Israel's Cinema Law [passed in 2000 to ensure and secure more funding for Israeli cinema] has also helped filmmakers plan ahead without having to worry about financing. The Film Festival's Wolgin Award also helps encourage young filmmakers and Jerusalem's Spiegel School helps young filmmakers develop their talent. The cinema culture is constantly growing here and Israeli cinema is flourishing and becoming more successful each year.
What movies are you personally looking forward to seeing at the festival this year? There are many films from abroad that are brilliant, but I can't give recommendations because many of the films are competing against each other and I don't want to create a bias. There's a brilliant documentary about Liverpool, Of Time and the City, by Terence Davies. I'd also recommend Into the Wild, an excellent film by Sean Penn. We're showing it for the first time on the big screen in Israel.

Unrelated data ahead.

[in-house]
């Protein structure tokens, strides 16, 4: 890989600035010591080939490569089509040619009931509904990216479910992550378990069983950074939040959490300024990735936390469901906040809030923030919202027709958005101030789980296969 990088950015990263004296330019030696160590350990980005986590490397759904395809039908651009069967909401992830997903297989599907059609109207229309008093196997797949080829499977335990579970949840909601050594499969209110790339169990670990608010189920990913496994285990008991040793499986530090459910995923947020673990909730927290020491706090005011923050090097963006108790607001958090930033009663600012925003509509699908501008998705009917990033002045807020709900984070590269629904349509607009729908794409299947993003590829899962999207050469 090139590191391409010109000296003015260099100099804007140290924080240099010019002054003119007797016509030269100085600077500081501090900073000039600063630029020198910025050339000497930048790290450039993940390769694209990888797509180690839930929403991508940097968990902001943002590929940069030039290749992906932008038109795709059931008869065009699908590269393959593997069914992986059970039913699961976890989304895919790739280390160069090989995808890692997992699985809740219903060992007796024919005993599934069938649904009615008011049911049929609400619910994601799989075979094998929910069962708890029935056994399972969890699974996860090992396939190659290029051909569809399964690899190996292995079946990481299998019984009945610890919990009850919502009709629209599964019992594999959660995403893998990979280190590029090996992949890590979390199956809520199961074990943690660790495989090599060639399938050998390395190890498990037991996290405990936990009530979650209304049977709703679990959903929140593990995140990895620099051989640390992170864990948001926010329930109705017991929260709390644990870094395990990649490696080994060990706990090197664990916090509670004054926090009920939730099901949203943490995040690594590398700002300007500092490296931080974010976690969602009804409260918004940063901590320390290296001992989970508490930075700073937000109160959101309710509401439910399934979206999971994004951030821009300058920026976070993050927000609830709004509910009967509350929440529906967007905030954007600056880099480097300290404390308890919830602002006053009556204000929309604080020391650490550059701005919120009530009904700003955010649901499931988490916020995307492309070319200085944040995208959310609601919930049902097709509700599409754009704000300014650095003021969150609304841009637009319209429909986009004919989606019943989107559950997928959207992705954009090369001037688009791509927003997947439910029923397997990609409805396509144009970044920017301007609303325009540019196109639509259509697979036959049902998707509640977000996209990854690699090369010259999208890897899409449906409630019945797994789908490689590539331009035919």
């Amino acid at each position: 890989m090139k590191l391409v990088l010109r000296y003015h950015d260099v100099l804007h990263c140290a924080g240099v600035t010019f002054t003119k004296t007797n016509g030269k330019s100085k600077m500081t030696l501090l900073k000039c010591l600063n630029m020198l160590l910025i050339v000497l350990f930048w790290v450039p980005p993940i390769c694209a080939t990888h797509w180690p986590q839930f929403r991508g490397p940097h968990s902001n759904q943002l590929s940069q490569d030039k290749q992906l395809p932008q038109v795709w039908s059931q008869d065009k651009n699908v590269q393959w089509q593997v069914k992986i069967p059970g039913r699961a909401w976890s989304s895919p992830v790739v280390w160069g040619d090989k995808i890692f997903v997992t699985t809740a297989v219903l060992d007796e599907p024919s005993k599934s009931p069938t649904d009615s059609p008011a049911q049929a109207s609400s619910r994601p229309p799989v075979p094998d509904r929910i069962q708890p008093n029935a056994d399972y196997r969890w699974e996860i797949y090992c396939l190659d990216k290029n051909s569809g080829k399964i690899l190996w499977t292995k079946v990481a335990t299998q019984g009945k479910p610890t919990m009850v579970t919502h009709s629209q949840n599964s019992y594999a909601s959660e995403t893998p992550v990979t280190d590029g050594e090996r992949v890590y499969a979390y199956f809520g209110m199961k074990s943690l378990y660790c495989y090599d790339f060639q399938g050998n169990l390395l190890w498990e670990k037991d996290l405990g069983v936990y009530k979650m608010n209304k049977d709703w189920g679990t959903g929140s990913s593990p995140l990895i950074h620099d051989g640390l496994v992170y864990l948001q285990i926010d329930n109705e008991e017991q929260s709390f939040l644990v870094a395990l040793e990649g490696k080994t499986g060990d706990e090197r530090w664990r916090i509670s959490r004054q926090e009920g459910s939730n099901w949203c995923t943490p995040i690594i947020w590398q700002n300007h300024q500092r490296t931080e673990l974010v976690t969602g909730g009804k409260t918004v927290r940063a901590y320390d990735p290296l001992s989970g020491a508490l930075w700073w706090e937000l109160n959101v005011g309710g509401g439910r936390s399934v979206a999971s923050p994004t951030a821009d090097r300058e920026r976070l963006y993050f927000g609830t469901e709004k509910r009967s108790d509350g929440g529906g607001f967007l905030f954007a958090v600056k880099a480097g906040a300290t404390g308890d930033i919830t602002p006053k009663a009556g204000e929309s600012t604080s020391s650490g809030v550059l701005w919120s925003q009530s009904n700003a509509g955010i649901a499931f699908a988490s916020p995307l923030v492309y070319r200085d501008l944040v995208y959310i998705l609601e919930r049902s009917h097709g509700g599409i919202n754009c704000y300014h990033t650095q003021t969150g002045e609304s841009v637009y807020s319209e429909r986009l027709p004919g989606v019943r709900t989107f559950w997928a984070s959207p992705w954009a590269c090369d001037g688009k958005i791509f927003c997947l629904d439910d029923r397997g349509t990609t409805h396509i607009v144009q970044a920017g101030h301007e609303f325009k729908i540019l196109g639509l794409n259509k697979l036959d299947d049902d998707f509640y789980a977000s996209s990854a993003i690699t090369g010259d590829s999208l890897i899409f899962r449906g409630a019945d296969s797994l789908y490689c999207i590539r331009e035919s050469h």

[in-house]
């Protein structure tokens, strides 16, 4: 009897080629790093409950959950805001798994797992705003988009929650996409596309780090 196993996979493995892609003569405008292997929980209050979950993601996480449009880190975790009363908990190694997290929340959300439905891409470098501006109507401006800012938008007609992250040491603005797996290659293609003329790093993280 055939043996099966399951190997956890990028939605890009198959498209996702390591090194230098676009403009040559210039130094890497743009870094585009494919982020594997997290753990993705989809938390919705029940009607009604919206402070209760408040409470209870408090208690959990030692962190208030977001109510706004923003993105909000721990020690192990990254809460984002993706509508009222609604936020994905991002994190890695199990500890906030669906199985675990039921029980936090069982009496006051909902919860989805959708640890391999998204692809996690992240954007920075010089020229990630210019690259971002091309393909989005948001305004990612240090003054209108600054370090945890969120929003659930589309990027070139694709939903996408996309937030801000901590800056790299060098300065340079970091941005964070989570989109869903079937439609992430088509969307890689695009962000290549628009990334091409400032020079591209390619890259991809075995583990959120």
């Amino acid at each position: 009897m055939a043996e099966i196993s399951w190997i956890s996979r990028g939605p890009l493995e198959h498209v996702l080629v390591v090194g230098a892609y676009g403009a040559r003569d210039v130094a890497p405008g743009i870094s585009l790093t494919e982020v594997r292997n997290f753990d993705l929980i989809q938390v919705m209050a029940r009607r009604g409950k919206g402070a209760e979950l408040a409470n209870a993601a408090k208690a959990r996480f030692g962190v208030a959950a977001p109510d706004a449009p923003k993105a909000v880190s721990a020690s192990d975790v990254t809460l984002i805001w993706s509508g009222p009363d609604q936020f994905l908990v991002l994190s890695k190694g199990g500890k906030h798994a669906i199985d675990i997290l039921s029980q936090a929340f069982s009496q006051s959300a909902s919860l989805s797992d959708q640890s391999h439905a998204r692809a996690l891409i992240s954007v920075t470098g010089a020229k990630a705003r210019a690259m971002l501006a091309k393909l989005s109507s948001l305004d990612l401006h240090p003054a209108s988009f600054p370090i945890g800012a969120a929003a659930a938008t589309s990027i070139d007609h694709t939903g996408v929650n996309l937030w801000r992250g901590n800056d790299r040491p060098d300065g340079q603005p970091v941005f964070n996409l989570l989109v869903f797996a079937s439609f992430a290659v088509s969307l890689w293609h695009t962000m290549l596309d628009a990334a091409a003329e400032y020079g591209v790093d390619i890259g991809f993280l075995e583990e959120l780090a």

We're also presenting for first time - after many, many, many years - new prints of Exodus with Paul Newman, and it's brilliant. We got the rights to screen it as gift from MGM, so we're grateful to them for this, because for years there were no Exodus prints in the country and the movie could only be seen on video. Exodus is a very important movie about the history of Israel and we're proud to be able to show it at the festival.
Picture of Ilan de-Vries courtesy of Ilan de-Vries, pictures of Bruriah, the film, and John Malkovich, the actor, courtesy of the Jerusalem International Film Festival Public Relations Division.